God is creative and not reactive and none of the things that grab us and try to shake the peace out of us cause him the least concern. He IS peace. And he promises his peace to those who will take refuge in him.
And since that peace comes in the middle of crazy circumstances and not necessarily in relief from them, we may even learn to enjoy the ride.
The voice of the Lord is over the waters; the God of glory thunders, the Lord thunders over the mighty waters. The voice of the Lord is powerful; the voice of the Lord is majestic.
The Lord sits enthroned over the flood; the Lord is enthroned as King forever. The Lord gives strength to his people; the Lord blesses his people with peace.
In the dream I was walking through a parting of the earth like the parting of the sea. It looked like the Hollywood telling of the story of the crossing of the sea, with Charlton Heston presenting a younger and more confident Moses than the hesitant, speech-impaired fellow the Bible describes. In my dream the walls on either side of the path were not made of water but of flying rocks and dirt blown about by some amazing force.
I heard, “Don’t look around. Keep you eyes on the path. Keep going.”
“What’s happening?” I asked.
I heard, “I’m moving heaven and earth for you.”
These past few months have felt like we are walking a narrow path with crises flinging boulders and sandstorms all around our heads. It’s so easy to be distracted by circumstances that could make us panic. I have found that God usually does not answer “why” -especially as that question often comes with a whine that demands He explain Himself. He does answer “what” though, as in “What do you want me to see? What are you trying to show me about Yourself that I haven’t known before?”
He is showing me levels of love and faithfulness deeper than I had imagined.
So today as we walk through another crisis in our family and see aerial photos of our son and daughter-in-love and grandchildrens’ home and workplace and school and entire community under water, and we are cut off from each other because of broken infrastructure in this part of the world, we praise the God who is faithful, who walks through every trial with us, the loving Father who is moving heaven and earth to get His church to the place where he wants us to be. We are learning to trust Him no matter what, to walk by faith and not by sight, and to rest in his love whether waiting for waters to go down or shovelling mud –because he is still good.
This song by Jenn Johnson has meant so much to me lately. It reminds me not to look to the left or to the right, but to keep my eyes and ears focused on my Saviour, my good Shepherd who says, “This is the way.”
Keep your eyes on the path. This is going to be good.
The waters have risen, O Eternal One; the sound of pounding waves is deafening. The waters have roared with power. More powerful than the thunder of mighty rivers, more powerful than the mighty waves in the ocean is the Eternal on high!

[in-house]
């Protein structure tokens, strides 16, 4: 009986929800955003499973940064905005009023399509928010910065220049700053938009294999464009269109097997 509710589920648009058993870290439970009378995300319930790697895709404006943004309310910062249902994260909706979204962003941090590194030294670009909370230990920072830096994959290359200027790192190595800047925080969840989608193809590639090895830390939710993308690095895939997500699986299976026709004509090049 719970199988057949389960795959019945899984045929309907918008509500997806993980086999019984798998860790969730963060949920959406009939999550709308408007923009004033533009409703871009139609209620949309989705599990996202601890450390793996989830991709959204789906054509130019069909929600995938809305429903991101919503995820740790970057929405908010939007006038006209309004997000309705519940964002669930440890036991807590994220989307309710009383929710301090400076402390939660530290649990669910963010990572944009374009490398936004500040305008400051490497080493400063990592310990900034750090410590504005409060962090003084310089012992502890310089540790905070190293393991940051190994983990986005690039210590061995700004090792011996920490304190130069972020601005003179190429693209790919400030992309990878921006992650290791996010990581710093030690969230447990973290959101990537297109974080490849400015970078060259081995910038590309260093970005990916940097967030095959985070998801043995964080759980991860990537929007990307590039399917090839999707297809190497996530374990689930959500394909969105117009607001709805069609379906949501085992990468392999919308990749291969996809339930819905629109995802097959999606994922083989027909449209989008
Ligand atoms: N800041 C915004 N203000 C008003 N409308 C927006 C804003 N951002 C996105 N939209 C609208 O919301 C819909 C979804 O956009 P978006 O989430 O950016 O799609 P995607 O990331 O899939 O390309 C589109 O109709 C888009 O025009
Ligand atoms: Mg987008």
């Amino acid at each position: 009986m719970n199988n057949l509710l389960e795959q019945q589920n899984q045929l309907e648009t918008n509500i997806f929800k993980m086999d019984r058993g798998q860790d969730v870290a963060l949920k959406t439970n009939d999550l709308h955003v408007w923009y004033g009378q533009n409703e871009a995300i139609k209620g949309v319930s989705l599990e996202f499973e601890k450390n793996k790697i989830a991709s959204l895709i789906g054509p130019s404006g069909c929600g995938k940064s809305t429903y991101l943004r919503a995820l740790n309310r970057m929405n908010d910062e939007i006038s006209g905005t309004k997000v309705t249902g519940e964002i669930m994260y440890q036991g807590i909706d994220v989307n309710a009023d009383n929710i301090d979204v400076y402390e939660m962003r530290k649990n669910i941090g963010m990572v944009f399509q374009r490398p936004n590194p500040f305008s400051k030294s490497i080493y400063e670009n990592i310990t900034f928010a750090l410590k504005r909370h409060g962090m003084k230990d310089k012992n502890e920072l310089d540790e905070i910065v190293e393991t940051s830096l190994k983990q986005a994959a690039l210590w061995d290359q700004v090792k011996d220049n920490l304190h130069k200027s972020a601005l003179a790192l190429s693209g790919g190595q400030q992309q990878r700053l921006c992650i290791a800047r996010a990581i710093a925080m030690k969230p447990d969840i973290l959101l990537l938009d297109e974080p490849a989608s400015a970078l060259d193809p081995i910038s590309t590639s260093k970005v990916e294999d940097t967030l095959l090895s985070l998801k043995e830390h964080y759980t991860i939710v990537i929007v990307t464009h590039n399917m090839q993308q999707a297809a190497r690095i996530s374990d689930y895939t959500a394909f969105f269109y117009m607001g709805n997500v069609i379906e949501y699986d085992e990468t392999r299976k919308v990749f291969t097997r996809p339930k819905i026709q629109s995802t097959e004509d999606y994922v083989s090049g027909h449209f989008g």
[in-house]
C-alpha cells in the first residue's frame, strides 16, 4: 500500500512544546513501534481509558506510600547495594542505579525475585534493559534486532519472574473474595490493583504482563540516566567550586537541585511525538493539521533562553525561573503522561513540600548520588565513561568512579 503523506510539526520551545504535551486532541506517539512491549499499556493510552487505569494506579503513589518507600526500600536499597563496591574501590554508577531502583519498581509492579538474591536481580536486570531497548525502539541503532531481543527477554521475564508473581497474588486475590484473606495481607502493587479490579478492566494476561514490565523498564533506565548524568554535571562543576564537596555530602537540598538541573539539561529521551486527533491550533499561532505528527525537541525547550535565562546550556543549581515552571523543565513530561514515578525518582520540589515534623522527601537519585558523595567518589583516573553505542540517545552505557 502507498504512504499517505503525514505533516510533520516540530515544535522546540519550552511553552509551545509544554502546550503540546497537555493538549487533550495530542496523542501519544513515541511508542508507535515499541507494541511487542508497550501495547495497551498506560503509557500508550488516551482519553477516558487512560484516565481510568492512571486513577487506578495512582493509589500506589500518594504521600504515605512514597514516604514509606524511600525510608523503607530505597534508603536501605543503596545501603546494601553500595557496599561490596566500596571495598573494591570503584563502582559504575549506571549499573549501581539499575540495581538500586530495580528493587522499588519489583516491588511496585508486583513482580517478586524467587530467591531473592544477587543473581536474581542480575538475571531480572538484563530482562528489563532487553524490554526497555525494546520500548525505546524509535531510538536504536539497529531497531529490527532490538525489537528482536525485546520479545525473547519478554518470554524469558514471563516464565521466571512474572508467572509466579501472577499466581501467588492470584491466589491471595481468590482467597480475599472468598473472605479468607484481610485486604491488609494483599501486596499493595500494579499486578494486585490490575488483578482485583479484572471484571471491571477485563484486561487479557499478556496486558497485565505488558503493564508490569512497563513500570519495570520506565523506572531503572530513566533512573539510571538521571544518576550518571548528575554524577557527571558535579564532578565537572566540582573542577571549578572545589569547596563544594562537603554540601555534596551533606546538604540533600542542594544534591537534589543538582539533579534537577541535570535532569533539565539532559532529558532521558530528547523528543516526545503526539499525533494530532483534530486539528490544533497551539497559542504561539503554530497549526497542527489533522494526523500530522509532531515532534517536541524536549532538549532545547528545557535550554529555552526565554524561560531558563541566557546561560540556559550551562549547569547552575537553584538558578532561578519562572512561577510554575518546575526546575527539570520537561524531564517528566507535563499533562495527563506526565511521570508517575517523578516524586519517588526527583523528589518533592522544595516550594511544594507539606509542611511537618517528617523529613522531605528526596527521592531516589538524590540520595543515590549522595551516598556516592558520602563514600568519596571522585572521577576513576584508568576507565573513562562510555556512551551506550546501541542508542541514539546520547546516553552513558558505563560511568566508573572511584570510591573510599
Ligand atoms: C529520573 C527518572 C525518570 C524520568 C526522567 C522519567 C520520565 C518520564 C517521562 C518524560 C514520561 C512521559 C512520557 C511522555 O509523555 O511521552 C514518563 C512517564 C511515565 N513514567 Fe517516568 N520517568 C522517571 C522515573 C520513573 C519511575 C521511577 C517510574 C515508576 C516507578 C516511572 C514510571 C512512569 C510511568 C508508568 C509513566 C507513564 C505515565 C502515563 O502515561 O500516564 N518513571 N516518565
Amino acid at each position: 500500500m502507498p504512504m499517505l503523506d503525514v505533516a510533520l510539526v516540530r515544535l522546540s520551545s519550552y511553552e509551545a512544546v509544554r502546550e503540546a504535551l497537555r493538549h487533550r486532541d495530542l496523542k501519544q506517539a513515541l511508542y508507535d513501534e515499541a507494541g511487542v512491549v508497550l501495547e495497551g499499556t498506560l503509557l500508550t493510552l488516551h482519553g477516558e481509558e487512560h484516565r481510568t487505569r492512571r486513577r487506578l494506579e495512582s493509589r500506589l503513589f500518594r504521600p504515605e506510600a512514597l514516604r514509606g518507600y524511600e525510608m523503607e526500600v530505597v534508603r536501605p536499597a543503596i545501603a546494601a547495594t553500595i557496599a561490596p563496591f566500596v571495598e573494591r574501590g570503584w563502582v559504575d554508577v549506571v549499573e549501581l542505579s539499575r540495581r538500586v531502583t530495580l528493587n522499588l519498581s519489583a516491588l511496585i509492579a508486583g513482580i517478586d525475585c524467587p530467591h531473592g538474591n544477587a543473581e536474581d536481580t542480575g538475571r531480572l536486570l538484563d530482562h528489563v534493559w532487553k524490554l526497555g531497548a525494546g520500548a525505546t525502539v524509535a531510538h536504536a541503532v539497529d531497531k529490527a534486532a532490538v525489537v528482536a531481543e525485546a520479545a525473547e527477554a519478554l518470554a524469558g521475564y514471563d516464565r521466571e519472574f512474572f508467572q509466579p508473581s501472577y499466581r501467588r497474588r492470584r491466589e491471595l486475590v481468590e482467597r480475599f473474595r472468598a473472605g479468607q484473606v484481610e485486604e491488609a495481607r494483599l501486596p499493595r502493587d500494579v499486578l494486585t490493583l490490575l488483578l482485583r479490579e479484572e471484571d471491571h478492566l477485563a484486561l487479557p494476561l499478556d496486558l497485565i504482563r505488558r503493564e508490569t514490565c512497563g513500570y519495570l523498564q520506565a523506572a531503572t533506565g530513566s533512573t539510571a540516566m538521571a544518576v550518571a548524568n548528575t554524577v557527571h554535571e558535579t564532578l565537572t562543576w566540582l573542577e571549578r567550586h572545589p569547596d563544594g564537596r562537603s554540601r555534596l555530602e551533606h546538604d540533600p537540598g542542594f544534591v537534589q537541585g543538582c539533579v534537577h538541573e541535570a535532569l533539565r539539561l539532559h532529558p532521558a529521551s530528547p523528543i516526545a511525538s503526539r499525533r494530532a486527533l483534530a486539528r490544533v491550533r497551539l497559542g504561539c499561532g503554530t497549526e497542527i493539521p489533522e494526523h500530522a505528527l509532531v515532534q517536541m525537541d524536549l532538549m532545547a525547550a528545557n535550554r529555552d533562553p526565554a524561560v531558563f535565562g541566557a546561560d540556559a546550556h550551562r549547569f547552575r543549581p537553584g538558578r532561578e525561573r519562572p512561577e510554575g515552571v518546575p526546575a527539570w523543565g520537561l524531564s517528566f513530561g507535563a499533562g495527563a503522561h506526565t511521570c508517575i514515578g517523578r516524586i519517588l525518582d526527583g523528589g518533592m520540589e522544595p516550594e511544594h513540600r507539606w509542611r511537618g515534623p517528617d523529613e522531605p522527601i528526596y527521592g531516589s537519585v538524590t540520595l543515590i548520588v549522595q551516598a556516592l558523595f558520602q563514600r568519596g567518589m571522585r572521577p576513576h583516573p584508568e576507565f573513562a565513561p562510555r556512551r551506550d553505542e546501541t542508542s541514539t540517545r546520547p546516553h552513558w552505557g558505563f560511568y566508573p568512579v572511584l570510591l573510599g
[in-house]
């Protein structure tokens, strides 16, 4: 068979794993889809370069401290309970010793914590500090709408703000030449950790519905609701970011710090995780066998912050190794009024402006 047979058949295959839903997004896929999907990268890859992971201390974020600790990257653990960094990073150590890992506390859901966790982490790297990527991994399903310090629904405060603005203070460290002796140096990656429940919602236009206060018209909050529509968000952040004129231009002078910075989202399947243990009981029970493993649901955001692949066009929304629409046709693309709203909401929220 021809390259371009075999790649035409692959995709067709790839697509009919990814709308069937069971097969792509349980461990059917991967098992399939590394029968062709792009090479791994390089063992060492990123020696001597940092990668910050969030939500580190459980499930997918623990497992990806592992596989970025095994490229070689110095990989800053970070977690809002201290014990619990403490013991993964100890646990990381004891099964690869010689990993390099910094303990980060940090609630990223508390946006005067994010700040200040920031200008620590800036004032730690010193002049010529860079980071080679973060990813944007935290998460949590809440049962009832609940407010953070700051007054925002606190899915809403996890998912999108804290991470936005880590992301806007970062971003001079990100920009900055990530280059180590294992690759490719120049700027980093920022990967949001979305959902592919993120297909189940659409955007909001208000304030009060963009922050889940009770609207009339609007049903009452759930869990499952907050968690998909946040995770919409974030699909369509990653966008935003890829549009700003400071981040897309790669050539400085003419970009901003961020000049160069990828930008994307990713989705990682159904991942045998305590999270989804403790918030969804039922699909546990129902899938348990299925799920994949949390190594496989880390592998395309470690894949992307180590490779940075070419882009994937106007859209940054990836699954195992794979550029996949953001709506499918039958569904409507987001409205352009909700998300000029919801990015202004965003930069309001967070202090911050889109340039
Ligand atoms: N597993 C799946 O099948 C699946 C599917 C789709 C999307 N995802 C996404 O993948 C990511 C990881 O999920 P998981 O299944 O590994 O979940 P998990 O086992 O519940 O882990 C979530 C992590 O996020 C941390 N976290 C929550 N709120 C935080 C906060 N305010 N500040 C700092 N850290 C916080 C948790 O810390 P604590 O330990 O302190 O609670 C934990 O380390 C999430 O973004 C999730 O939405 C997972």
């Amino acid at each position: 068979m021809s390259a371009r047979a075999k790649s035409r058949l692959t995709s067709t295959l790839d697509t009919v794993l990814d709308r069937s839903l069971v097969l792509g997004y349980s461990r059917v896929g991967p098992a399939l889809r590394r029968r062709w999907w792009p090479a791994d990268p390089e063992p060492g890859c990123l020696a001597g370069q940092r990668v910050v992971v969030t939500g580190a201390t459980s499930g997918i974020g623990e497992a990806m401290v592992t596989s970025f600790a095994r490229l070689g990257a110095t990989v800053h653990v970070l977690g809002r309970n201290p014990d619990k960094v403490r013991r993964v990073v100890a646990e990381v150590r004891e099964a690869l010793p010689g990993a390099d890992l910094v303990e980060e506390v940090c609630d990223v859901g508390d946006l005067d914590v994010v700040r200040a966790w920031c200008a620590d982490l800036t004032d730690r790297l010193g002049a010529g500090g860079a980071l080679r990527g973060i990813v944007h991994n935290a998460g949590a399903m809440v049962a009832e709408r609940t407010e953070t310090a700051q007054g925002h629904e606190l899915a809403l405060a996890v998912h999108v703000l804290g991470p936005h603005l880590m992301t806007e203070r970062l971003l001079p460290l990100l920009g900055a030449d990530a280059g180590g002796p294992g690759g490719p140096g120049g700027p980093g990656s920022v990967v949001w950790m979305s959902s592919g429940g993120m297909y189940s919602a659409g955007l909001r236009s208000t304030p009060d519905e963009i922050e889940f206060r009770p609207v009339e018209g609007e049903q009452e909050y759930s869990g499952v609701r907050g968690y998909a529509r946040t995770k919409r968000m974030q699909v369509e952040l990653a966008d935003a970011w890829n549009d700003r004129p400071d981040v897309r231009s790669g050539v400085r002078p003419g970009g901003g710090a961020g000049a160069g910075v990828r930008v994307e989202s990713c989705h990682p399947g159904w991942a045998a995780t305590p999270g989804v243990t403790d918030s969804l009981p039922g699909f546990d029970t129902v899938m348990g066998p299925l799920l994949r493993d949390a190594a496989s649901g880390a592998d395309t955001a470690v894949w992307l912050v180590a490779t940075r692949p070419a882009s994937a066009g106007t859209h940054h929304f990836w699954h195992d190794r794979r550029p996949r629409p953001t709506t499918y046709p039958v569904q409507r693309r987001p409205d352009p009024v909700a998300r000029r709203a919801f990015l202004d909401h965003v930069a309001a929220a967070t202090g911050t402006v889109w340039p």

Your teachings are true; Your decrees sure. Sacredness adorns Your house, O Eternal One, forevermore.
When you pass through the waters, I will be with you; and when you pass through the rivers, they will not sweep over you.
The day started yesterday with a call for help from a friend with a flooded basement. It ended with a call from my son who let me know he and his family had escaped from High River, Alberta, which is now under water, and finally making contact with my brother who is trapped in his home near the edge of the raging Cougar Creek in Canmore, Alberta. His wife and our elderly father are on the other side of the washed out TransCanada Highway.
Our daughter also called. She and her family are caught on the other side of washed-out roads and are not sure how to get home.
I am in Alberta visiting another son and family, watching news reports of submerged towns and washed-out highways, and realizing my husband is on the other side of the Continental divide -and a lot of missing asphalt. I have no idea how or when I can get home.
We live in a land-locked place at high elevation, one of the least-likely places in the world to flood, or so you would think.
But the rains came down.
We are thankful that so far we know of no loss of life, although one person is missing from my son’s neighbourhood and we pray for her. The loss of property and damage is tremendous though. Some of that property, like the property in Canmore, was very expensive. My brother was musing about a property’s value if that property has been mostly swept away, as some of the lots on his street have been.
Can we ever really say we own anything?
That’s the thought I am left with this morning. How much of our time and energy and focus is spent on things which can be swept away?
Sometimes I think that God, in His mercy, shakes us up so we will not settle on foundations that can be swept away. In the light of eternity how trivial wood and plaster and paint on a patch of grass seem.
The message I hear in my heart today is: Don’t settle. There is a much firmer foundation available to you.
So as the children’s song says,”So build your life on the Lord Jesus Christ and the blessings will come down.”